Over a thousand species of geckos exist in the world. The most commonly found in captivity include leopard, African fat-tailed geckos, and New Caledonian crested geckos. Lifespan in captivity is approximately 7-10 years, and adult size of the most popular species is generally up to 6 inches (measured snout to vent). As compared to many other species, care of geckos can be relatively straightforward, making them good pets.

Housing:

  • Geckos should be housed singly throughout their lives to avoid conflict between other geckos. Two or more juvenile or female geckos can sometimes be housed together if adequate space and hiding areas are provided.
  • Cage:
    • A 10 gallon enclosure is adequate for a single juvenile gecko.
    • A 20 gallon or larger enclosure is appropriate for an adult.
    • In addition to glass aquariums, Exoterra brand and similar enclosures are appropriate.
  • Bedding/substrate:
    • Newspapers or paper towels are safest and easiest to replace/clean.
    • Vinyl tile or Repti-Carpet can be used.
    • If a paper pulp material such as Carefresh is used, you should feed your pet in a separate enclosure to prevent ingestion.
    • Replace the bedding/substrate or clean the hard surface every 1-2 days to prevent exposure to waste.
    • SAND, GRAVEL, MULCH/BARK, OR OTHER NATURAL SUBSTRATES SHOULD NOT BE USED DUE TO DIFFICULTIES IN CLEANING, RISK OF GASTROINTESTINAL ISSUES IF EATEN, AND PROBLEMS WITH IRRITATION OF EYES AND DELICATE TISSUE OF MOUTH.
  • Cage furniture:
    • Branches, driftwood, cork bark and/or large rocks can be provided for climbing.
    • Place a hiding box on the warm side of the enclosure.
    • In addition to providing adequate floor space, it is necessary to provide several hiding areas if multiple geckos are housed together.
    • HEATED ROCKS SHOULD NEVER BE USED DUE TO RISK OF THERMAL BURNS.
  • Temperature/heating:
    • A temperature gradient should be created within the enclosure, with a warm side and a cool side. This allows the gecko to regulate its temperature by changing location.
    • A reptile under tank heating pad is usually sufficient to maintain the correct temperatures.
    • Use multiple digital thermometers with probes to monitor temperatures of 92-95 degrees F over the heating pad and 70-75 degrees on the cooler side.
    • Always place a hide box over the heating pad. If you have more than one gecko in an enclosure, you will need a larger heating pad and multiple hiding boxes, as animals will often not share.
    • You may need a ceramic heating element or colored heat light to provide sufficient heat and reach the recommended temperature ranges if you keep your home on the cooler side.
    • Heating pads with which we have had good experiences include Ultratherm Heat Pads (beanfarm.com) and Cobra T-Rex Heat Pads (available from many pet stores).
  • Lighting:
    • As this is a nocturnal species, no UVB light source or basking area is required.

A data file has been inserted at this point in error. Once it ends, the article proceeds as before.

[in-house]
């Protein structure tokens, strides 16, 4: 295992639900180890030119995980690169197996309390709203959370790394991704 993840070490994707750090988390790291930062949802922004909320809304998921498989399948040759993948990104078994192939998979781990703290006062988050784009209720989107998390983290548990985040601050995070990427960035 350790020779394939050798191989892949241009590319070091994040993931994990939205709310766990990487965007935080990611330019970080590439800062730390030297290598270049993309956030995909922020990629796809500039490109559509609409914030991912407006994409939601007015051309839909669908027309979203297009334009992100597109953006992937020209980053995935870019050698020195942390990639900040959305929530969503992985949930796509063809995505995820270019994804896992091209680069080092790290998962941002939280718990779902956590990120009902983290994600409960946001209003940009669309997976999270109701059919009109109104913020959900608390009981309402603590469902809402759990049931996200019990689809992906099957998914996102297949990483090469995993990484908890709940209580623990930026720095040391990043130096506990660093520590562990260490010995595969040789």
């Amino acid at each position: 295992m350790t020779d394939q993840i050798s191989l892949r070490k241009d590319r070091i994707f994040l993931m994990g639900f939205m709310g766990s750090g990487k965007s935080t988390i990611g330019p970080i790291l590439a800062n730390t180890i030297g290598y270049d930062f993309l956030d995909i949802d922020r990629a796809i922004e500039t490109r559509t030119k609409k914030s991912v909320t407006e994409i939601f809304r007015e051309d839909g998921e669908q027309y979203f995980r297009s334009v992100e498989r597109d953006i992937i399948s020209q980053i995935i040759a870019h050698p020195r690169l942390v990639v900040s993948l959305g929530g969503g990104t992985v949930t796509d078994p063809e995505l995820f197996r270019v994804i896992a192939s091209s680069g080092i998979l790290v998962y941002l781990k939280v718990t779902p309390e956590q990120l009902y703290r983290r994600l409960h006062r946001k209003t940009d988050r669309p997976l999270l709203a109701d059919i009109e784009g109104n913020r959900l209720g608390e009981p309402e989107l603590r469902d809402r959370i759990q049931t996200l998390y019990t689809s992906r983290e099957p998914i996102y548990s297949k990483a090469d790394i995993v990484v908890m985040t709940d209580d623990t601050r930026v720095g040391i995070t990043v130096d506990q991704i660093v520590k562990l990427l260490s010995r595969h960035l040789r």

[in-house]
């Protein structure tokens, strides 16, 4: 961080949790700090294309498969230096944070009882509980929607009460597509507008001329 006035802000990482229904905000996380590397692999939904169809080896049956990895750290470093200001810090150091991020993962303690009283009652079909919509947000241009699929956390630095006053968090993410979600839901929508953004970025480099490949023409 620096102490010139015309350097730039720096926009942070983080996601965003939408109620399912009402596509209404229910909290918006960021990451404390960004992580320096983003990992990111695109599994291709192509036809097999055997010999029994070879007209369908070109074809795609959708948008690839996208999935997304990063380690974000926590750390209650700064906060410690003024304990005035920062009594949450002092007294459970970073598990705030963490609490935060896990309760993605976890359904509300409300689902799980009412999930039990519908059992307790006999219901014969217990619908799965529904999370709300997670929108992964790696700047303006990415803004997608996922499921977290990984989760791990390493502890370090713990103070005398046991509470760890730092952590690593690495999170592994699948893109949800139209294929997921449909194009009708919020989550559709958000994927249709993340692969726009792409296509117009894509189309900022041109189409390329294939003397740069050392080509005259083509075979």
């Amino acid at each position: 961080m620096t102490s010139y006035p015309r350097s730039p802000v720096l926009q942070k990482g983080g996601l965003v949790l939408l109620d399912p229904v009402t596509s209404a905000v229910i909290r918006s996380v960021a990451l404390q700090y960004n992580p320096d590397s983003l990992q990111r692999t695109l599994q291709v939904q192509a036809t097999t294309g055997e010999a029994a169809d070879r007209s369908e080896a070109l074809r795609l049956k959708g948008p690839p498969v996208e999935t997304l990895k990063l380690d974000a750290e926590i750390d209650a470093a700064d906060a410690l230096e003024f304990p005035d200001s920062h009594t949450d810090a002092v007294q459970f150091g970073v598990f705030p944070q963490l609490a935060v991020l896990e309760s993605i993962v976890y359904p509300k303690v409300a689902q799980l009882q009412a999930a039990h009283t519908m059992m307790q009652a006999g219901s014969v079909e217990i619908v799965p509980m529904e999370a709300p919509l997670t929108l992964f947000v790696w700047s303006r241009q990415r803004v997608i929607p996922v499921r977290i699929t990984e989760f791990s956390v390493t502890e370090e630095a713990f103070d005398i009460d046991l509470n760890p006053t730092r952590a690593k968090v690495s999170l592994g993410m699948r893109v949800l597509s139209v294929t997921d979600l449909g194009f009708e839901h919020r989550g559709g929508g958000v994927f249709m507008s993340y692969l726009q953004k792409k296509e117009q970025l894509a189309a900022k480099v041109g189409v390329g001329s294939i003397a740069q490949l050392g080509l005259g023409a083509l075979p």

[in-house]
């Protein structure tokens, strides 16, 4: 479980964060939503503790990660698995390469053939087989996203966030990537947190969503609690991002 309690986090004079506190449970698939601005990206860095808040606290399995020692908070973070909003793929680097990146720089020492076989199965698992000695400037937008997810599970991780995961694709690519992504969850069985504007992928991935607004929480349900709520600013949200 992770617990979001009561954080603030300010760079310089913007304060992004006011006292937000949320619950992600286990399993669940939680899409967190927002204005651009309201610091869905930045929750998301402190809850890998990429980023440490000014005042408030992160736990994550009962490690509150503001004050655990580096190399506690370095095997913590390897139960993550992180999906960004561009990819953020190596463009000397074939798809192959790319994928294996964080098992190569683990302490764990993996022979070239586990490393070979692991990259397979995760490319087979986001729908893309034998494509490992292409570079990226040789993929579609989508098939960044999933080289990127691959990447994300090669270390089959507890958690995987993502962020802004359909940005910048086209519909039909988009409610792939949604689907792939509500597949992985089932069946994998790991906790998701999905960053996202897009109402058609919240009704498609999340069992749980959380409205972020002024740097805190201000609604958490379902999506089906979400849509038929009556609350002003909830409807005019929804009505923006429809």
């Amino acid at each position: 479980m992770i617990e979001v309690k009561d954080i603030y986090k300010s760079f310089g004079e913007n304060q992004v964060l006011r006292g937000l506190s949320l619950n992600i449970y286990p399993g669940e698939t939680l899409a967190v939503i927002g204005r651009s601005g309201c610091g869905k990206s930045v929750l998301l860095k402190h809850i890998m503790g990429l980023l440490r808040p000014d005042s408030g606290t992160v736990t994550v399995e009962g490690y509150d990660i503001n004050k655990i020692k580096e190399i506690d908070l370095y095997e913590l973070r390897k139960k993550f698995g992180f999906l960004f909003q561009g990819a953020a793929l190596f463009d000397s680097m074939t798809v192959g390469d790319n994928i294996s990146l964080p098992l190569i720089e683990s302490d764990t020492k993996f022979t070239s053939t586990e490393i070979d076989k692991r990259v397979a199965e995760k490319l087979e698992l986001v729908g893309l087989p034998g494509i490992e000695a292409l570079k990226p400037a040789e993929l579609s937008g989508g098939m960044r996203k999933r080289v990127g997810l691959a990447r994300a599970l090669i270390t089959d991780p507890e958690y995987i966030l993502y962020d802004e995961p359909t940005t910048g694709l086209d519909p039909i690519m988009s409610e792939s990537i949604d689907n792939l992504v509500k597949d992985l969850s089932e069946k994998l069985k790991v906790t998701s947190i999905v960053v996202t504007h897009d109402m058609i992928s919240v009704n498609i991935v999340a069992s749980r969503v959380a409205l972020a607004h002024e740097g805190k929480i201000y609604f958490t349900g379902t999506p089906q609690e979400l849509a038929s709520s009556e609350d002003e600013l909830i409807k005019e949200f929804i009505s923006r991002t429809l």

Dietary Recommendations:

  • Feeding Juveniles:
    • Insects:
      • Offer appropriately sized gut-loaded insects DAILY.
      • Crickets should be no longer than width of gecko’s head and removed immediately if not eaten.
      • To properly gut load, provide insects with a complete diet, such as rodent chow, dry dog food, or bird pellets. Insects should primarily be crickets.
      • Mealworms, giant mealworms and wax moth larvae are high in fat, and should be offered only in small amounts and on occasion.
  • Vitamin supplements:
    • Dust insects with a high quality calcium/vitamin D3 supplement (with NO phosphorous added) 4-5 times a week.
    • We recommend Repashy Calcium Plus.
  • Water bowl:
    • Provide clean, fresh water in a dish/bowl into which your gecko can easily climb (small/low for juveniles).
    • It should be large enough to fit your pet’s entire body. Change water daily.
  • Feeding Adults:
    • Insects – Offer gut-loaded insects TWO TO THREE TIMES PER WEEK. Remove any uneaten insects immediately.
      • To properly gut load, provide insects with a complete diet, such as rodent chow, dry dog food, or bird pellets. Insects should primarily be crickets.
      • Mealworms, giant mealworms and wax moth larvae are high in fat, and should be offered only in small amounts.
    • Vitamin supplements:
      • Dust insects with a high quality calcium/vitamin D3 supplement (with NO phosphorous added) 2-3 times a week.
      • We recommend Repashy Calcium Plus.
  • Water bowl:
    • Provide clean, fresh water in a dish/bowl into which your gecko can easily climb (small/low for juveniles).
    • It should be large enough to fit your pet’s entire body. Change water daily.
  • Encourage drinking:
    • Mist environment and gecko once daily with water in a spray bottle.
  • Soaking:
    • Soak your pet 2-3 times a week in warm, shallow water for 15-20 minutes to encourage drinking, improve hydration, and help with shedding.

Preventative Health Recommendations

  • Examinations:
    • We highly recommend that your gecko be seen after purchase and a yearly physical examination with with fecal analysis.
  • Signs of Illness:
    • Please consult us should you notice any of the following signs: weight loss, decreased appetite/thirst, abnormal stools, twitching/tremors/seizures, swelling of the limbs, inability to close the mouth properly, discharge from eyes and/or mouth, difficulty breathing, distension of the abdomen in non-breeding animals, masses/lumps, or wounds/cuts/scrapes.